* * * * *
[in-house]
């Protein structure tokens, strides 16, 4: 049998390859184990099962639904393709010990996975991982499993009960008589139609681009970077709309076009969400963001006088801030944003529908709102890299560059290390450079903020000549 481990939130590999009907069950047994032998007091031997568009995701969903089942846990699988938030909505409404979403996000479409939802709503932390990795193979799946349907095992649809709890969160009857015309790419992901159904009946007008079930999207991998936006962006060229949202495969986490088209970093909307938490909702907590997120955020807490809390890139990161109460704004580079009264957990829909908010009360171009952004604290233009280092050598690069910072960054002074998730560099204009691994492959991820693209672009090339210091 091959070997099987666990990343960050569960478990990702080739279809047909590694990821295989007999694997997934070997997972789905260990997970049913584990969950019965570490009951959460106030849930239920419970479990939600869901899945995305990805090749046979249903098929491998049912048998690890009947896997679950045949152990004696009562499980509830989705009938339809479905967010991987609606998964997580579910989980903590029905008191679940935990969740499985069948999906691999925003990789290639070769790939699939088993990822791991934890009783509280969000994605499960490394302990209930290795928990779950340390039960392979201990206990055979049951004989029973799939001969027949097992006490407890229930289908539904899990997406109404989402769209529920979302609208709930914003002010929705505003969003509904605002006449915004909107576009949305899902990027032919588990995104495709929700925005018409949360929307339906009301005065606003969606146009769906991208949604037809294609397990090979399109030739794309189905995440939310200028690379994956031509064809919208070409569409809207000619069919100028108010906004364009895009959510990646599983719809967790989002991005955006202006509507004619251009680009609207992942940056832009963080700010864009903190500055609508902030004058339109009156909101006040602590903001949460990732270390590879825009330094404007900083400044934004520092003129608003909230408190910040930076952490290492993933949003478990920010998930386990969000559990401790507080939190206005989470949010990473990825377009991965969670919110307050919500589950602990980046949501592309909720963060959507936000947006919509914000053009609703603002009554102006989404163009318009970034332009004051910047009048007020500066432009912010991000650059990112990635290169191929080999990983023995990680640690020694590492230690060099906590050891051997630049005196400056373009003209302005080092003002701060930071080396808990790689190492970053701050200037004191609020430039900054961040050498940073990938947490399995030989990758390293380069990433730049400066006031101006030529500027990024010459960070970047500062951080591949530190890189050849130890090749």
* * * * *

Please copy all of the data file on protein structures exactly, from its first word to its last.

[in-house]
């Protein structure tokens, strides 16, 4: 049998390859184990099962639904393709010990996975991982499993009960008589139609681009970077709309076009969400963001006088801030944003529908709102890299560059290390450079903020000549 481990939130590999009907069950047994032998007091031997568009995701969903089942846990699988938030909505409404979403996000479409939802709503932390990795193979799946349907095992649809709890969160009857015309790419992901159904009946007008079930999207991998936006962006060229949202495969986490088209970093909307938490909702907590997120955020807490809390890139990161109460704004580079009264957990829909908010009360171009952004604290233009280092050598690069910072960054002074998730560099204009691994492959991820693209672009090339210091 091959070997099987666990990343960050569960478990990702080739279809047909590694990821295989007999694997997934070997997972789905260990997970049913584990969950019965570490009951959460106030849930239920419970479990939600869901899945995305990805090749046979249903098929491998049912048998690890009947896997679950045949152990004696009562499980509830989705009938339809479905967010991987609606998964997580579910989980903590029905008191679940935990969740499985069948999906691999925003990789290639070769790939699939088993990822791991934890009783509280969000994605499960490394302990209930290795928990779950340390039960392979201990206990055979049951004989029973799939001969027949097992006490407890229930289908539904899990997406109404989402769209529920979302609208709930914003002010929705505003969003509904605002006449915004909107576009949305899902990027032919588990995104495709929700925005018409949360929307339906009301005065606003969606146009769906991208949604037809294609397990090979399109030739794309189905995440939310200028690379994956031509064809919208070409569409809207000619069919100028108010906004364009895009959510990646599983719809967790989002991005955006202006509507004619251009680009609207992942940056832009963080700010864009903190500055609508902030004058339109009156909101006040602590903001949460990732270390590879825009330094404007900083400044934004520092003129608003909230408190910040930076952490290492993933949003478990920010998930386990969000559990401790507080939190206005989470949010990473990825377009991965969670919110307050919500589950602990980046949501592309909720963060959507936000947006919509914000053009609703603002009554102006989404163009318009970034332009004051910047009048007020500066432009912010991000650059990112990635290169191929080999990983023995990680640690020694590492230690060099906590050891051997630049005196400056373009003209302005080092003002701060930071080396808990790689190492970053701050200037004191609020430039900054961040050498940073990938947490399995030989990758390293380069990433730049400066006031101006030529500027990024010459960070970047500062951080591949530190890189050849130890090749």